But adding a porch to his house was tricky. A poorly conceived porch would compromise two of the home’s best features—the Flatirons views and sunlight streaming into the interior. So Cheatwood came up with an ingenious solution. He erected a cover for the porch that hovers 18 inches above the roof (similar in appearance to the way solar panels are situated) and extends across the porch’s length. By elevating the cover, he avoided blocking the sunlight and marring the views. The cover is made of corrugated weathering steel that eventually rusts and remains maintenance-free for 30 to 40 years.
To support the cover, Cheatwood chose steel columns he placed at an angle and embedded into concrete. He selected ope wood (Brazilian pau d’arco) for the porch’s flooring, because it’s a dense, durable wood with rich mahogany-like color. It’s also resistant to rot, abrasion and weather, and is a sustainable and inexpensive teak alternative.
Cheatwood relandscaped his yard to make it water-wise and more sustainable. He got the plants through the Garden-in-a-Box program (see below).
Blowin’ in the Wind
The front door was another issue. The original west-facing door was a whipping post for winds that blew inside every time the door opened. To remedy that, Cheatwood reoriented the door to open to the north by constructing a “bump-out.” A pocket-door separates the living area from the bump-out, creating an air lock. Electric radiant heat keeps the entry area toasty, and because the door now faces north, guests no longer must hurry inside before the wind (or snow or rain or dust) accompanies them. New wooden shingles on the bump-out’s exterior pump up the aesthetics.
Winds also battered the windows, damaging sills and screens. “The winds are so strong here, the windows would bow in,” Cheatwood says. He replaced them with aluminum-clad Marvin awning windows, framed by cedar. Awning windows withstand wind better, and just look contemporary and cool, he says.
The weathered garage door got an upgrade too. The new Avante Contemporary aluminum-and-glass garage door from Colorado Overhead Door Co. perfectly complements the new facade, with the garage light casting a warm glow through the frosted glass.
After he completed the exterior, Cheatwood tackled the front yard. It mainly consisted of another ’60s guzzler—grass. Cheat-wood was happy to say goodbye to his water-hogging lawn and the mower, too. So he replaced all the grass with a lovely curved flagstone path filled in with woolly thyme.
He kept the mature locust for shade, but installed mulched beds filled with colorful xeric plants, including daisies, penstemons, asters, sage and wine cups, obtained from the “Garden-in-a-Box” program. The beds now dazzle with blooms of purple, yellow, blue, red and pink, along with every hue of green.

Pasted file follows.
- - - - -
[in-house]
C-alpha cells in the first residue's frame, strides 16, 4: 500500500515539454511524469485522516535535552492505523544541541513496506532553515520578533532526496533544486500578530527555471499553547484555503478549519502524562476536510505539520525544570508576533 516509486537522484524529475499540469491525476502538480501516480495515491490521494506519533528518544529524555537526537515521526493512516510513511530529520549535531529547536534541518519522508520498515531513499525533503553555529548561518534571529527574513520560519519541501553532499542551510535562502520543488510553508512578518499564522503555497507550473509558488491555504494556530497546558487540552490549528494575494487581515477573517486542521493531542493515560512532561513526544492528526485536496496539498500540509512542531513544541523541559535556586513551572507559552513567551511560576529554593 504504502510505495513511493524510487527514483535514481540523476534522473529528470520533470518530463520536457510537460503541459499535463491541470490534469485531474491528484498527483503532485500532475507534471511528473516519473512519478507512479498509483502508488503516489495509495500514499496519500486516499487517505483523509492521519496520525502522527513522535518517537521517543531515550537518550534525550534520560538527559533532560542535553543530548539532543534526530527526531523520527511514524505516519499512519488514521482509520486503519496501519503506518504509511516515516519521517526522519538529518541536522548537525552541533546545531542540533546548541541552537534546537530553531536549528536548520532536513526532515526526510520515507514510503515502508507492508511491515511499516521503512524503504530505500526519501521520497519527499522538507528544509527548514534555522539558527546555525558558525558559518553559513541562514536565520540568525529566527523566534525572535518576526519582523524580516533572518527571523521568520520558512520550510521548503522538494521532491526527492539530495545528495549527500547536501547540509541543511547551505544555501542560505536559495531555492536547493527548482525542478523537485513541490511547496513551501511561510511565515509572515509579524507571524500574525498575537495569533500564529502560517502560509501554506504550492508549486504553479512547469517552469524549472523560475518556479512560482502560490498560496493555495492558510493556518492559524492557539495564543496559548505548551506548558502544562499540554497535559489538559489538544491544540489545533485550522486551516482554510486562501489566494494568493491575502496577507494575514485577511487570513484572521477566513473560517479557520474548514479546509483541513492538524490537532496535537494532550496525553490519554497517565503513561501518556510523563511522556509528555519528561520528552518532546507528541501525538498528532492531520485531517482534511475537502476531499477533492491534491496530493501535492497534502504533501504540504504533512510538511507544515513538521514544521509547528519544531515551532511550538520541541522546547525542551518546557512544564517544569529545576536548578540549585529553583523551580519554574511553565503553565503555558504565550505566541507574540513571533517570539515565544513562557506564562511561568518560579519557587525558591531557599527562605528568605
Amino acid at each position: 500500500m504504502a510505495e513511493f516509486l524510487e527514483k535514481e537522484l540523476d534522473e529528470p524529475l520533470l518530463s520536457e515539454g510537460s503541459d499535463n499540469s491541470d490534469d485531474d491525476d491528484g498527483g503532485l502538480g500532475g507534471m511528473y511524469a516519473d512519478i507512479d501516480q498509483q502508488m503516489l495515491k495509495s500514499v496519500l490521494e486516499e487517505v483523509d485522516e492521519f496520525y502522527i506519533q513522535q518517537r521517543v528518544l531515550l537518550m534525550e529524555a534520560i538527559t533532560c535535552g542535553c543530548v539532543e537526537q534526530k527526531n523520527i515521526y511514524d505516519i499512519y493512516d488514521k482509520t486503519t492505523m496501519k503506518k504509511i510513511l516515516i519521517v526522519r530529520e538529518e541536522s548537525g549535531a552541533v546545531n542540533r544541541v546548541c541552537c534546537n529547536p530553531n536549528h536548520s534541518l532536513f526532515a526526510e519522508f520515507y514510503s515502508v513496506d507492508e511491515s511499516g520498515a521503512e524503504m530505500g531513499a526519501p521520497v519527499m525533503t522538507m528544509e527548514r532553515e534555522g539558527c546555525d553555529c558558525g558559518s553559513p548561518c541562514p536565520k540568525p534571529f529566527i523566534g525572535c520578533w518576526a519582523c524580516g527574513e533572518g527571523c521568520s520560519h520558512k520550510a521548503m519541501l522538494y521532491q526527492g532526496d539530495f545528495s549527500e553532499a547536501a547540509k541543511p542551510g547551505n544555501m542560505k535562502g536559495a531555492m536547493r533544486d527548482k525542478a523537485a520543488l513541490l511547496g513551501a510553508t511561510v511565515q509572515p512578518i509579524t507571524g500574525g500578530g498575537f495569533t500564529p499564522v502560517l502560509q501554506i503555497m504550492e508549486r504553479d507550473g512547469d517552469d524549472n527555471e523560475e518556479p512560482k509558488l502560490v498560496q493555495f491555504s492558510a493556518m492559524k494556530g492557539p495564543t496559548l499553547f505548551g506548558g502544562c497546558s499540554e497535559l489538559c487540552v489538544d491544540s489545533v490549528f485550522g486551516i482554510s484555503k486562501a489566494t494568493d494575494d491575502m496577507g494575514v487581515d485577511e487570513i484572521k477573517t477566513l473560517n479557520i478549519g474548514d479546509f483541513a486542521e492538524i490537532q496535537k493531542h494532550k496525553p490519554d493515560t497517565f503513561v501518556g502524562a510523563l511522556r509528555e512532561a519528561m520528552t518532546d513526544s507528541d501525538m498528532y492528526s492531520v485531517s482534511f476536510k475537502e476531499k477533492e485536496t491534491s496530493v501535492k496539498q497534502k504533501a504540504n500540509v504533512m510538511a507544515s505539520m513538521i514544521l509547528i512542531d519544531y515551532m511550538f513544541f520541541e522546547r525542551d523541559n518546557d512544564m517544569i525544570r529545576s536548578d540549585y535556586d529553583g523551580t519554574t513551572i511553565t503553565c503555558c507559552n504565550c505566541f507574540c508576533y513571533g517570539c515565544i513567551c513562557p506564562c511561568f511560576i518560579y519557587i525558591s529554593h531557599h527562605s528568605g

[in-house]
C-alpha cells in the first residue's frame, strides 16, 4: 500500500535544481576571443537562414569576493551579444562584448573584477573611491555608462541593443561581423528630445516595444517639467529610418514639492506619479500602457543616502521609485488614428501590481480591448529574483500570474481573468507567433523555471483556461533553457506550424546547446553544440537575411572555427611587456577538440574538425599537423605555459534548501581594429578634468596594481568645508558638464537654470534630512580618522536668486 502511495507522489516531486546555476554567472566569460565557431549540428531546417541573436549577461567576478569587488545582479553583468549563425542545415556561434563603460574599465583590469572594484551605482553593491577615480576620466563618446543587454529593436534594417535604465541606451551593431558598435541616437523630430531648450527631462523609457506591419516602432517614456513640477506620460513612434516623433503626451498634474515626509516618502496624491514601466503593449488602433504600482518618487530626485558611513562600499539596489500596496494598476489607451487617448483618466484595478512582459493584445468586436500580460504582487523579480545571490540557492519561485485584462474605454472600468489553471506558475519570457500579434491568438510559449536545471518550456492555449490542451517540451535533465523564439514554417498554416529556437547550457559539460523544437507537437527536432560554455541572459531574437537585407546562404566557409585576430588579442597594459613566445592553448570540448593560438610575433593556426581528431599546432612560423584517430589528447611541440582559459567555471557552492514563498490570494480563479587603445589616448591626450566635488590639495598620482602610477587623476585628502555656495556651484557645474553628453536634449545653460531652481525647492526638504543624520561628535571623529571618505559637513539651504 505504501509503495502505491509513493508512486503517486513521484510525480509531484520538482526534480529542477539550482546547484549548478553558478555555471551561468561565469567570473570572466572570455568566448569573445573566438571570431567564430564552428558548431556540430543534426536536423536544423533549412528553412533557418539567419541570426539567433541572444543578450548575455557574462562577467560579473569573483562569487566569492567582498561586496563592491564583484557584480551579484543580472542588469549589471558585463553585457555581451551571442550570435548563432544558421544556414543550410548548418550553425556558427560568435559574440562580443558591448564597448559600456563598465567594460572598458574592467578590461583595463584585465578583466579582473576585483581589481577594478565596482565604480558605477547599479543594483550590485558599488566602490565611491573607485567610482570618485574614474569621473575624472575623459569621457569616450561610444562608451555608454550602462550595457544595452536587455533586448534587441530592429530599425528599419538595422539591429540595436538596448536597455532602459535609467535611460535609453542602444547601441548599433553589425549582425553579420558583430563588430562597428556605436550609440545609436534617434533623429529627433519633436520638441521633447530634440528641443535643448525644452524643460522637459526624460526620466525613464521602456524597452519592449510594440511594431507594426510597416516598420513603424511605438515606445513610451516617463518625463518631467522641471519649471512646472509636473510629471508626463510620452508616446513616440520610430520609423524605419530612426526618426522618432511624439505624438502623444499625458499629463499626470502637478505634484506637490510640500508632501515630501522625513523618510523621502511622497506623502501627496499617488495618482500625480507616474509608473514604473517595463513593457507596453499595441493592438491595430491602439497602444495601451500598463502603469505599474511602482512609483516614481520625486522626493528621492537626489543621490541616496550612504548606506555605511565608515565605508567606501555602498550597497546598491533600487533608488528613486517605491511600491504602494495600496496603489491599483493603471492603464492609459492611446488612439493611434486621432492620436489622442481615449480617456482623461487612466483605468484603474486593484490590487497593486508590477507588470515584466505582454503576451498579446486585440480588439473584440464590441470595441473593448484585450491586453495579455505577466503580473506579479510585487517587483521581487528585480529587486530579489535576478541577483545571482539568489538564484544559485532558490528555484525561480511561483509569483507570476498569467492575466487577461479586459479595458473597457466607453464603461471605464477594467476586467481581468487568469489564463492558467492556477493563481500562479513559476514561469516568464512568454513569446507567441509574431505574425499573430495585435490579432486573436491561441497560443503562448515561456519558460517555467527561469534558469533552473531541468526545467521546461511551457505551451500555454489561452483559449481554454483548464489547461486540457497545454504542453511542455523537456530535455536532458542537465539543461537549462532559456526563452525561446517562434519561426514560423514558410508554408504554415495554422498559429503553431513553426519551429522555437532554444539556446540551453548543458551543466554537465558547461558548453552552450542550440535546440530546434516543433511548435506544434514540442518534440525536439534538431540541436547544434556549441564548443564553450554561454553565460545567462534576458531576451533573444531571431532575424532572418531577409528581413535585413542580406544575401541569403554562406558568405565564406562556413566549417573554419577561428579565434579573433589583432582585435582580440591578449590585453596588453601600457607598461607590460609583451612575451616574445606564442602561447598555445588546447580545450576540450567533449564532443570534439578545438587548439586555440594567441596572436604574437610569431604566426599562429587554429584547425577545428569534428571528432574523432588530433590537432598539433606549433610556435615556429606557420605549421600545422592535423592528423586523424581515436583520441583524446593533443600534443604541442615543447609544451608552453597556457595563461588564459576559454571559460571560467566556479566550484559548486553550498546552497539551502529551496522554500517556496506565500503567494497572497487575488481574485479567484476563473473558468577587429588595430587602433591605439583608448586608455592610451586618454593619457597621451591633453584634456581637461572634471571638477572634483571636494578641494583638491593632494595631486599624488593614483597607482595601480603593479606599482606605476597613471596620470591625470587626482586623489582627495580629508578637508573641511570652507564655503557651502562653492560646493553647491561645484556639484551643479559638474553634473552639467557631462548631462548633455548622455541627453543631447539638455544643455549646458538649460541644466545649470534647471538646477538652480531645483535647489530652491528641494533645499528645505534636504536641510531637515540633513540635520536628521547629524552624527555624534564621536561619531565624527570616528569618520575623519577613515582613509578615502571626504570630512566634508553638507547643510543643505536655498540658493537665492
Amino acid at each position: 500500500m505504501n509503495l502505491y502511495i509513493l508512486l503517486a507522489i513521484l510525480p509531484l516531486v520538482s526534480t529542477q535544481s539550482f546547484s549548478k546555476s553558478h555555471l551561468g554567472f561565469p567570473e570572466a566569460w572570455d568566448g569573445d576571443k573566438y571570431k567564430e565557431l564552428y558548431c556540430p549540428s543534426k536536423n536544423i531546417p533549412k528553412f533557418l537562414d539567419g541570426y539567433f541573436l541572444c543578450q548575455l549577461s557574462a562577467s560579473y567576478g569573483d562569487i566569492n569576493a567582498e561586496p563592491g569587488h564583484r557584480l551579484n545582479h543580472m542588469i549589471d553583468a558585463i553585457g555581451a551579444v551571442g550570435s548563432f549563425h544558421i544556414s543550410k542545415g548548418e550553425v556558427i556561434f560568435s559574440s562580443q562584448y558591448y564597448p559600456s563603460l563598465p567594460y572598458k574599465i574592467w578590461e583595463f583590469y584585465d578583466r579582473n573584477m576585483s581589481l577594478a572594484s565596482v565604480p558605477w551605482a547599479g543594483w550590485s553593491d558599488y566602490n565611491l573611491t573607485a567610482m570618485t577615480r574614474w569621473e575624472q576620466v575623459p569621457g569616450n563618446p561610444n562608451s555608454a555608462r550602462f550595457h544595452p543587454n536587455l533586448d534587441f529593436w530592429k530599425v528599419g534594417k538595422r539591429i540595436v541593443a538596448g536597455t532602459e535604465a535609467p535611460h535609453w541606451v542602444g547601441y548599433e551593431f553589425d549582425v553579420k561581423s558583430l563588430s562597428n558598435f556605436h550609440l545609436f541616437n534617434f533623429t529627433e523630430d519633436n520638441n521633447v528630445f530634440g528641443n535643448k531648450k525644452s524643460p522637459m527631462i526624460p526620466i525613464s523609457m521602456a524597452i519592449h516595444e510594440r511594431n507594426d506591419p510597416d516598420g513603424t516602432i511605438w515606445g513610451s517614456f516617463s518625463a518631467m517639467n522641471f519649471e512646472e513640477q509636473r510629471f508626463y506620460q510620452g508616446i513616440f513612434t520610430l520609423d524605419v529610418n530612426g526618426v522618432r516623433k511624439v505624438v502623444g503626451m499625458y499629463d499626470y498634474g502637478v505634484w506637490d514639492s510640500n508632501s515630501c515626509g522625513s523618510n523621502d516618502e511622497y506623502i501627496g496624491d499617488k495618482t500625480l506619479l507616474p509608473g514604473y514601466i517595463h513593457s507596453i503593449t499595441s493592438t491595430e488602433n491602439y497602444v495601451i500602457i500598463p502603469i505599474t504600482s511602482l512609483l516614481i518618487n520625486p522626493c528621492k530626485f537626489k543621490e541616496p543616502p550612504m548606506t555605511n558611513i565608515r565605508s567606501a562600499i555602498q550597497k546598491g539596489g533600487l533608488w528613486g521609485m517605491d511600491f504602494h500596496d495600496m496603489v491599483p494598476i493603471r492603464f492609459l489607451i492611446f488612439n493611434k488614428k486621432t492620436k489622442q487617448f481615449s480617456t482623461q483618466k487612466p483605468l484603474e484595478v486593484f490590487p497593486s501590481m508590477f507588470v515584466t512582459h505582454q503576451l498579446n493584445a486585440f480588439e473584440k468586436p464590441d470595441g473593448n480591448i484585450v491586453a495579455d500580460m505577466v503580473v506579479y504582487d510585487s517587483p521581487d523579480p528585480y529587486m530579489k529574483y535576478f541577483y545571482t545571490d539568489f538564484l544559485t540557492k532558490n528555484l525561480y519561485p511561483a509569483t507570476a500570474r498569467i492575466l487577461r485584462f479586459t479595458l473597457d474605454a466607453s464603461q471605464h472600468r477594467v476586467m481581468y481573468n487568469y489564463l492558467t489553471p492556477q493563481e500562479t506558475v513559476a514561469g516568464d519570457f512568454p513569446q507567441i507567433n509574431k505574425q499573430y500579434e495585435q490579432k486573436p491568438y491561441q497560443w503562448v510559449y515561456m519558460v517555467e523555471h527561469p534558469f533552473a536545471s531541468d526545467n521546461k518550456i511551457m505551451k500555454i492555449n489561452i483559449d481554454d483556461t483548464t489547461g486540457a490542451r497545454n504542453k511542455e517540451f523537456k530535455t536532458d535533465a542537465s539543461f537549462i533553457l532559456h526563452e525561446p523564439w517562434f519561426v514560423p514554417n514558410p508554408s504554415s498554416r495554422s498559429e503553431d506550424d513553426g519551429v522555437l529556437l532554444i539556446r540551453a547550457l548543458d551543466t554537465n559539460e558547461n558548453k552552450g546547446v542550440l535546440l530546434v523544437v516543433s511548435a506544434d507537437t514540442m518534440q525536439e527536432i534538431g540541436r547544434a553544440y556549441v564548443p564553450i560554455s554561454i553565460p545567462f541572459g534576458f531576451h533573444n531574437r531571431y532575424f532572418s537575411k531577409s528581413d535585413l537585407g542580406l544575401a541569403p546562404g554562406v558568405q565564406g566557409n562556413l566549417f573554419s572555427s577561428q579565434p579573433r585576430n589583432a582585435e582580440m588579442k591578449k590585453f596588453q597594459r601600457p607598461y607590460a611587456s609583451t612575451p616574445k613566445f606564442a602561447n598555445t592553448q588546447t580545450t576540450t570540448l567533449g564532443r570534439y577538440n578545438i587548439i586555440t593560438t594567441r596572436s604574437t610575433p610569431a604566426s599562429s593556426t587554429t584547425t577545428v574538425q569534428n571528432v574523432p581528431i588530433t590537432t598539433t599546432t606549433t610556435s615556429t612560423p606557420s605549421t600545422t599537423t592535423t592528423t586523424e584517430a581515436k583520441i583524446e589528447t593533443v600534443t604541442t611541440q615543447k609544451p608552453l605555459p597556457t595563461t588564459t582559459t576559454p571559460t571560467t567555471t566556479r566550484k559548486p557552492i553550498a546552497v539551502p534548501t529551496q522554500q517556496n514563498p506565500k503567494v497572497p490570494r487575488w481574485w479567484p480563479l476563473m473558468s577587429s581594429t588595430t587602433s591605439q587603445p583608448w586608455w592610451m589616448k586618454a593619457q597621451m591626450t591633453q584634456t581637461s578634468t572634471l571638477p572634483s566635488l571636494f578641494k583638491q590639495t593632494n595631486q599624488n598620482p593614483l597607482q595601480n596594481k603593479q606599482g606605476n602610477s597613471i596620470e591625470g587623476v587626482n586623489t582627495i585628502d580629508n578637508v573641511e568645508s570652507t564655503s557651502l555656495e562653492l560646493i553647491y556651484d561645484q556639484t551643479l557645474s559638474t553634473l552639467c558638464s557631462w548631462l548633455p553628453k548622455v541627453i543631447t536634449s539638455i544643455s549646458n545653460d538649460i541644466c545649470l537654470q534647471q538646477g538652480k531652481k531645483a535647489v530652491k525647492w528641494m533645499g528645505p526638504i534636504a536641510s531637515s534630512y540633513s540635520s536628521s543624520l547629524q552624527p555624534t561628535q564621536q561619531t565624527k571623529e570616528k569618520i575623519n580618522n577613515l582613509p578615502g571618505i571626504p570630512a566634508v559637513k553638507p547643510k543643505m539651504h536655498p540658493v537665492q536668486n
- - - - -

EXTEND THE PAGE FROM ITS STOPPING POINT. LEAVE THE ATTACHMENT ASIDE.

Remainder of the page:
Besides creating a modern, sustainable, energy-efficient home with warmth and appeal, Cheatwood says the true satisfaction of his remodel is far simpler. “Now, when I drive up to my house, I just smile.”
Beauty is sometimes its own reward.
[accordion title="Get a Garden-in-a-Box" close="0"]Got a problem yard? Do what Bill Cheatwood did and order a Garden-in-a-Box. Offered by Boulder’s Center for Re Source Conservation (CRC), the gardens come in 14 different, water-wise kits. In addition to providing all the plants at below retail, the kits come with professional “plant-by-number” designs and care guides.Several Front Range cities offer a $25 water-conservation rebate if you purchase a kit, making them even more affordable. “The program’s intention is to make it easy, fun and affordable for homeowners to plant and maintain a water-efficient garden and landscape,” says Mari Linden, CRC water program coordinator. “These kits are designed to make a beautiful lush garden that uses half the water of typical landscapes.” Kits range from $74 to $135 and contain 15 to 28 perennial plants, such as blue saliva, silver mound sage, prairie jewel penstemon and other colorful, hardy plants. Vegetable options are available, too, including the urban farmer’s “Spaghetti Dinner Garden” kit that contains 33 to 66 vegetables and herbs. To get started, Linden offers these tips:
- Pick a garden kit that suits your yard’s layout and available space by visitingwww.GardenStore.ConservationCenter.org.
- Determine how much sun and/or shade the garden will receive.
- Select a package designed for your landscape and light requirements.
- Place your order.
- Pick up your kit at one of many convenient Front Range locations in May or June.
Don’t fret if you’re not a proficient gardener. CRC also offers consultations and planting services, drip kits, control clocks, and premium organic soils. All proceeds support the nonprofit organization.Order gardens after March 1, 2013; supplies are limited. You can also sign up online to receive notification as soon as the gardens go on sale. For information, call Linden at 303-999-3820 ext. 212 or visit www.GardenStore.ConservationCenter.org. —S.B. [/accordion]